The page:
Discussion in 'Soap Box' started by poisonedresistance, Dec 21, 2009.
do you think is true?
nice video catch...good video presenting...yeah i think some how is true.
Yeah, it's hard for me to argue against anything in that video. :biggrin:
In a way I disagree with the last line "Power doesn't belong to these people (the rich elite) but the people". Yes we do have power, but nothing close to the power of the elite, or those in control of a system. We have power and strength in numbers, but individually we are all but powerless concerning the big issues. We can strike and protest, but it is still the elite's decision to change the matter we are taking issue against. They still hold the power to make the decision. In a lot of ways we are powerless compared to the people controlling the nation, or any other system, because power means the ability to change things, and we have to be given the opportunity to try and change something. We may have some power, but in most ways we are given power, or the opportunity to have it. And individually, we pretty much only have power over our own lives and the lives of our children. So, yes we have power, but the controllers have much much more.
I agree with tobes and disagree with the video's last line.
We have more power in decisions about our life and its path than in the past.
All part of capitalism, but the capitalist elite still rule over us in general.
I suppose the key is to just live your life as free as you can, just get by and forget the decisions of the elite.
Honestly, we're so tied up with bureaucracy and other such shit I'm surprised anyone could fairly be claimed to have power.
Common law justice systems, for instance, have hundreds of years of precedents - who can be stated to have power, since the past rules it? In Canada, our constitution can not be changed; there's a legal framework in place but there is inevitably a deadlock among the provinces, which must consent to any change.
I think there's more power concentration in the US, however, due to the relative freedom in Congress and the presidency (which are largely the domain of rich white men), but they're generally tied down by their parties, which are again messes of bureaucracy, and opposing congressmen (poison pill provisions), and the constitution.
I suppose wealth offers a degree of power, constrained by laws. Generally, stockholders who have some influence over CEOs are wealthy, and the CEOs too are wealthy, and they can destroy or create jobs.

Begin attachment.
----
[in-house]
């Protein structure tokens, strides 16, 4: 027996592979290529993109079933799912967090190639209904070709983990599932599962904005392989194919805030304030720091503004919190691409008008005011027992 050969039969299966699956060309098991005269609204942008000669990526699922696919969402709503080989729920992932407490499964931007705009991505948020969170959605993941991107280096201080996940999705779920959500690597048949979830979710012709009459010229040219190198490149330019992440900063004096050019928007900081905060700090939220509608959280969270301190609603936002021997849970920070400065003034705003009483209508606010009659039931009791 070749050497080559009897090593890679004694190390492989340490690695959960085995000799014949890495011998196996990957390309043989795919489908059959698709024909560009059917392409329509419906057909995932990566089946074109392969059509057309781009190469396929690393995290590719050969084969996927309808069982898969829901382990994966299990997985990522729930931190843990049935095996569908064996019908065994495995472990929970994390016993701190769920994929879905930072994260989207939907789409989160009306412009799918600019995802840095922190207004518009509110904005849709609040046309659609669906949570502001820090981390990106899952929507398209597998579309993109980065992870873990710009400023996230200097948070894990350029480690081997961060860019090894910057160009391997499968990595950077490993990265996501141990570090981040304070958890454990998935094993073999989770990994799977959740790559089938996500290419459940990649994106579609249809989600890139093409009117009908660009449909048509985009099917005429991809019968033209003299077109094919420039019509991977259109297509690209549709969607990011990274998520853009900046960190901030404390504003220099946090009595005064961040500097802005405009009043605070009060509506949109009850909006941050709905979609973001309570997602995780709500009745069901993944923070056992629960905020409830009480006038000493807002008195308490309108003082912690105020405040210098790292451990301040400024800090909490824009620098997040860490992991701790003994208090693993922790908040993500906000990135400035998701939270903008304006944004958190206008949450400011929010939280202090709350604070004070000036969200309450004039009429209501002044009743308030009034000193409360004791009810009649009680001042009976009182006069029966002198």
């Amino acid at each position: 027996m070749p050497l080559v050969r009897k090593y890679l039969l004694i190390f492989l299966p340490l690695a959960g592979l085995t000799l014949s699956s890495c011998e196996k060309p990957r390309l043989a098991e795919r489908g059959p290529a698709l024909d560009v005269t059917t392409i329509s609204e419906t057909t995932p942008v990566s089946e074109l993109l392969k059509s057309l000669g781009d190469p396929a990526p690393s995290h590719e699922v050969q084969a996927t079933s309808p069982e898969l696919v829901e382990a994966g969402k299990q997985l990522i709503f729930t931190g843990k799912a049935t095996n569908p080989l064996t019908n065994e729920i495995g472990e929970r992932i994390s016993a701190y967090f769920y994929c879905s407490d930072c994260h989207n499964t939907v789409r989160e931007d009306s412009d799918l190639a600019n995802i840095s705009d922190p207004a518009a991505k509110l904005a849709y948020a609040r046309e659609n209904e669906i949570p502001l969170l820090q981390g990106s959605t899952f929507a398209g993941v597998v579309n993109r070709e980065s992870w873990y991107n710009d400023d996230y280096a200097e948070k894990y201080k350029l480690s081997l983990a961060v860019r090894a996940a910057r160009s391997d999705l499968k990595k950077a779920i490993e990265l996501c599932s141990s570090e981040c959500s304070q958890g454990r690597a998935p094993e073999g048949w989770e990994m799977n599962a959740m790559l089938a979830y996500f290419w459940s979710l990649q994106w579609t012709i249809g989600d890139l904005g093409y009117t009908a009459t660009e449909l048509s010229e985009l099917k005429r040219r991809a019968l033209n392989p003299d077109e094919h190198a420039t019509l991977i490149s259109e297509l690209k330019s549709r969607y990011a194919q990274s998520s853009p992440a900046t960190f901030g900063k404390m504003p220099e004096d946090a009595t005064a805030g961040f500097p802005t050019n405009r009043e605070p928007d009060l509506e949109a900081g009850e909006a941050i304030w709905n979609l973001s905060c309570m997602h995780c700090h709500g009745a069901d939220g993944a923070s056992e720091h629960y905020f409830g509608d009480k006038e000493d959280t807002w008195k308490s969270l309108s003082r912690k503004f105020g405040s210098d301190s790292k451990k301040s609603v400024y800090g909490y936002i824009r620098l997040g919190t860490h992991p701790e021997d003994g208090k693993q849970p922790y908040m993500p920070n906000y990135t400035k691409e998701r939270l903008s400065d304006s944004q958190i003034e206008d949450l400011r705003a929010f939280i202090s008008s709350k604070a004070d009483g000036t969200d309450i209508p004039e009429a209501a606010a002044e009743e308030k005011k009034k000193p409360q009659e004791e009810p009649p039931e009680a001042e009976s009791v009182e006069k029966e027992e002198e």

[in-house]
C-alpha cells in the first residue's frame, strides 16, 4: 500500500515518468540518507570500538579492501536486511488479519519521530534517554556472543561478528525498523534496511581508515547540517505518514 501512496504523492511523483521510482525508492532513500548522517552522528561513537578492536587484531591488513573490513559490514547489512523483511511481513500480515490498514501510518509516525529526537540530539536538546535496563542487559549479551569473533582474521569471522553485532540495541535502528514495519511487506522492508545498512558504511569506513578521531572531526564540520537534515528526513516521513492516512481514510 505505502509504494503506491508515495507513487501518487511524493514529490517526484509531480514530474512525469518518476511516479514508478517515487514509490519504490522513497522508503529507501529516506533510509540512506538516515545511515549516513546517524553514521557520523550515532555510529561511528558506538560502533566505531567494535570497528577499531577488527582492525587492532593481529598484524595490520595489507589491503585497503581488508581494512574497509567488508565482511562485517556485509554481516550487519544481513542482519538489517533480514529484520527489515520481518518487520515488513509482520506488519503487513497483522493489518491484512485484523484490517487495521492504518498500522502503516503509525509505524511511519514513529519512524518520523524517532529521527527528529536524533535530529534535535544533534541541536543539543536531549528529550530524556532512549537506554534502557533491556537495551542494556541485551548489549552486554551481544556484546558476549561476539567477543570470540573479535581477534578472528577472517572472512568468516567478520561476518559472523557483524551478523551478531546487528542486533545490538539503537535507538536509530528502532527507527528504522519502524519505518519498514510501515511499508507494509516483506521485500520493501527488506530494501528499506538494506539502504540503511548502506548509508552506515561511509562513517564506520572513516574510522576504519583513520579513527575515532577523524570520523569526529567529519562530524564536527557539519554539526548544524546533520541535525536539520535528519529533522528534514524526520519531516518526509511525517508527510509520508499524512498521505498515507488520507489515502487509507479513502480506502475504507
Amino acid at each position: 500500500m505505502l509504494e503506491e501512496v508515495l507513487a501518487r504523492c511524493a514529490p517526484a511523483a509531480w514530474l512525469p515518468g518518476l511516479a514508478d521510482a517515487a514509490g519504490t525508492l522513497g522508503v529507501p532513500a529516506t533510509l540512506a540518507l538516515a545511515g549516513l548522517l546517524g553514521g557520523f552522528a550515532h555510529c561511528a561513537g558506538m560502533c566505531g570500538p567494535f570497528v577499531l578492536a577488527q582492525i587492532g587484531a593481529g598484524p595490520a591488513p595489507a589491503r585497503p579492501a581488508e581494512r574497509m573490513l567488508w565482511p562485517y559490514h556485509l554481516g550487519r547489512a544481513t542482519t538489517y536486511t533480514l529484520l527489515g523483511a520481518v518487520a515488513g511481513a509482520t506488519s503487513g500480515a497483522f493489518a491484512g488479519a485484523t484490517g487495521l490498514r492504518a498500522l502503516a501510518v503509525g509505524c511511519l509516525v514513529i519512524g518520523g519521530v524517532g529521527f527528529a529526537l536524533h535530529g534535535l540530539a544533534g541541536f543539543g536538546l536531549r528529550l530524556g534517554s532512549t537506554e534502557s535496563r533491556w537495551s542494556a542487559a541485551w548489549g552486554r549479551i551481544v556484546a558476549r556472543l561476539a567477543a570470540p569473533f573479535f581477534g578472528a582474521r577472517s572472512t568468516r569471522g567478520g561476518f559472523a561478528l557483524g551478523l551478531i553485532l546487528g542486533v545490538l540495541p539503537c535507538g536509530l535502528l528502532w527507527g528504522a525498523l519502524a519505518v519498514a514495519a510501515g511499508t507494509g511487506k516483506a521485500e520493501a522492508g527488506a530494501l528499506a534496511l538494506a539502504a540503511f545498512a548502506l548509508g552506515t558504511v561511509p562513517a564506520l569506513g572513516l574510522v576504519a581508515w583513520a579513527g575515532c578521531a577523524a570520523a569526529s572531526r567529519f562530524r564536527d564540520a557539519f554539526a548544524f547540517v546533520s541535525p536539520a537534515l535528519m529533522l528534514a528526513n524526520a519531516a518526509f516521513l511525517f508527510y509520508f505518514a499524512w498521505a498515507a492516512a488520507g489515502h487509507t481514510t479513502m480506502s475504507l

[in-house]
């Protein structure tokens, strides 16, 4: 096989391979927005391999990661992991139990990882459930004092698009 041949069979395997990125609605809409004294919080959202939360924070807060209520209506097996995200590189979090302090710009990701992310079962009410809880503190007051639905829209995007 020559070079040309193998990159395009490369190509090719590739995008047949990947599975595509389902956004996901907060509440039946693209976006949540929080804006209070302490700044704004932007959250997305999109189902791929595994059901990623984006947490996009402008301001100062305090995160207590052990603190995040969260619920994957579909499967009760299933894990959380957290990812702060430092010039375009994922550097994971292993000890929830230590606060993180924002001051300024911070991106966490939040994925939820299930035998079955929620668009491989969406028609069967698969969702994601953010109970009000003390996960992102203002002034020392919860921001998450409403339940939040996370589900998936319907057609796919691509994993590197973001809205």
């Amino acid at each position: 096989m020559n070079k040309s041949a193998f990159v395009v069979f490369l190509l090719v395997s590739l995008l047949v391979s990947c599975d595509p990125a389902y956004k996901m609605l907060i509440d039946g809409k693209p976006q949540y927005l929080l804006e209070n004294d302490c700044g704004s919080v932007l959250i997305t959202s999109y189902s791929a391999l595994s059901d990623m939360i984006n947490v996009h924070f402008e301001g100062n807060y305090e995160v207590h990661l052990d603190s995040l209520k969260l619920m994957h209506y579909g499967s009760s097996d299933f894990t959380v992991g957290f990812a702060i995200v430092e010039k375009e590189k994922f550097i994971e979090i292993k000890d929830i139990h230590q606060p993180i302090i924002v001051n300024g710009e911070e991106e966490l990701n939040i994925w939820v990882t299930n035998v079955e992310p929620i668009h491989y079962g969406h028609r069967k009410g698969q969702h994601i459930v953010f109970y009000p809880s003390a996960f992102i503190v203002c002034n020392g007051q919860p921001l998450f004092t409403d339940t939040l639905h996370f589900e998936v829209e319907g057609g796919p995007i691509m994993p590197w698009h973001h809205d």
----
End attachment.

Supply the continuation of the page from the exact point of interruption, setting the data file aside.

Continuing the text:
So I dunno. I think power does indeed arise from the people ultimately. Grassroots politics can be a powerful force for change (does it work in the US, I wonder? The firmly-entrenched two-party system seems likely to keep true change from arising, which would make it indeed similar to a fascist system.) A widespread violent rebellion can destroy build-ups of power and return it to the people... And the economic wealth held by rich individuals ultimately derives from the people; with organization they could bring it tumbling down.
I'm rambling, I don't have a coherent point.
Some good points though.
I think we still live in a world of empires, just the economical and political side of it has changed its shape. The rich and the powerful control these empires.
The foreign policy of the leaders of this world is very much imperial, particularly that of the current world leaders the US
That last line isn't a statement of ownership, it is an assertion of rights. An earlier line states "In general, power is still held by the rich elite". Saying that power belongs to the people, is saying that it should be in the hands of all individuals.
I disagree with that too. Give power to the people, and the people will be drunk with it. Everyone would consider themselves a king (figuratively), and they wouldn't respect the systems we have in place. Hell, we probably couldn't even have those systems. It's taken many generations to get the power in the right place, and the system works, to an extent. And unfortunately, we the people have less and less power every year.
Those in power only want more power, and they're robbing us of what little we have left. We don't deserve too much power, but we deserve some.
Everyone's statement holds true to some degree. In the end, the relationships and power structures humans maintain with one another makes the picture far too complicated and ambiguous.
Bureaucracies exist to justify themselves as well as to perform their intended functions. Organizations (think Congress) contain so many different people with individual ideas and motivations, that influence and dominance by one or a small few would be almost impossible.
Plus, we need to account for human nature. Not all politicians or elites are bad people with malicious intent. The fickleness of human nature also means that alliances fall apart, power shifts, and sometimes those in charge get ousted or betrayed.
None of this is even limited to just politics. School faculties, retail stores, families: every social unity has it's own complicated web of power, influence, and intent.